1.3 Connecting to a Microcontroller
On this page:
Intro Activity Content:
Introduction to Microcontrollers:
What is a microcontroller?
A microcontroller is a mini computer that can be used to control other devices by sending and receiving electrical signals from them. For example, an LED can be blinked through a connection to a microcontroller. You can send custom instructions to turn the LED on and off in the form of computer code. Sensors can also be operated through a microcontroller with instructions that tell the sensor when and for how long to take measurements.
To send and receive messages from other devices, microcontrollers send signals through General Purpose Input/Output pins (GPIOs). Each of the labeled pins on your microcontroller is a GPIO which is available for sending and receiving signals. In the following activities, you will use GPIO pins to create electrical circuits. The diagram below shows the GPIOs you will use in PublicSensors activities color coded by activity.
Audio Read Along: Introduction to Microcontrollers
Connect to your microcontroller:
- Use the USB cable to connect the microcontroller to your computer. Plug the USB-C end into the port on the microcontroller, and plug the USB end into a USB port on your computer. If your computer only has USB-C ports, you can use a USB-C to USB-C connector.
- Once plugged in, the microcontroller should appear as a USB drive called “PYBFLASH”. You can open the folder to look at the files on the board. Don’t delete any files! If you delete any by accident, you can download them from Code resources page and drag and drop them on the board’s file system.
- In Google Chrome, open the Beagle Term app to connect to your sensor. You can load and launch this app using this link. Beagle Term is a Google Chrome application that enables you to communicate directly with your microcontroller using computer code. Beagle Term automatically detects the settings you need. However, if you are using a Mac, you may need to use the drop down menu to change the Port to “dev/tty.cu.usb…”
- Upon opening, click ‘Connect’, make sure to click inside the Beagle Term window and press Enter. If you are having trouble connecting, see the Beagle Term Guide.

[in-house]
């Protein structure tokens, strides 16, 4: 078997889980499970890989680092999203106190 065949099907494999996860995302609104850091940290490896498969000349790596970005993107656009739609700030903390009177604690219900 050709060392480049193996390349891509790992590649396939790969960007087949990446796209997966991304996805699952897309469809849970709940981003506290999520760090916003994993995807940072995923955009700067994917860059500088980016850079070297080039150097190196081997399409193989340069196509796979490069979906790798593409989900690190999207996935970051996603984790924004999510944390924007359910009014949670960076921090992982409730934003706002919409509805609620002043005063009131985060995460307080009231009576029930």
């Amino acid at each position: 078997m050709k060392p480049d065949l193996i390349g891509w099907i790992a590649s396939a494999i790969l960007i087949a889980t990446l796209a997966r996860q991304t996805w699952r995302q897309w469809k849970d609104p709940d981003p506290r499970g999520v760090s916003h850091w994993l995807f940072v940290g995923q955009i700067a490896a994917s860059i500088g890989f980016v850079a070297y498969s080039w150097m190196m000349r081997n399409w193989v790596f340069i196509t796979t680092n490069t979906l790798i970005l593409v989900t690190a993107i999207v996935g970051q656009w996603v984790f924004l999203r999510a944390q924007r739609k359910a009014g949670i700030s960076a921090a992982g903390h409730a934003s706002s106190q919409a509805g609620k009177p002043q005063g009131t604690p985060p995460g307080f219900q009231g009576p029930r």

IMPORTANT: To disconnect the microcontroller from the computer, do not just unplug it! Eject it as you would a flash drive and make sure it is safe to eject.
Note: If at any point you are having trouble with Beagle Term or you code isn’t working, try a soft reboot using Ctrl+D
Try interacting with the microcontroller by turning LEDs on the microcontroller (on- board LEDs) on and off.
- To turn on an on-board LED type “from machine import Pin” and press enter. This loads a method called Pin from the library called machine which is required to interact with GPIOs. The on-board LEDs are already connected to specific GPIOs such that when you turn on that GPIO, you also turn on the LED associated with it.
2. On your microcontroller, Pin 13 is connected to a red color LED. Before we can turn on the LED, we need to initialize its GPIO. To do this, type “p13 = Pin(‘D13’, Pin.OUT)” and press enter.
3. Now that you have initialized Pin 13, you can control whether it is turned on or off. Type “p13.value()” and then press enter to see if the pin is currently turned on or off. A value of 1 means the pin is turned on and powered with 3.3 volts. A value of 0 means the pin is turned off and set to 0 volts.
4. What is the current value of Pin 13? Does this mean it is turned on or off?
5. To turn Pin 13 on, type “p13.value(1)” and press enter. This command assigned the value of 1 to the pin, which sends power to it. You should see the LED light up. Now try turning the LED off by typing “p13.value(0)” and pressing enter.
6. Press the up arrow on your keyboard to display the most recent command you typed again. Press enter to run it. Using the up arrow you do not need to retype commands multiple times to continue using them. If you need to find a command that is not the most recent, keep pressing the up arrow to go through all previous commands.
7. Try blinking the LED by cycling through your previous commands which turned the LED on and off.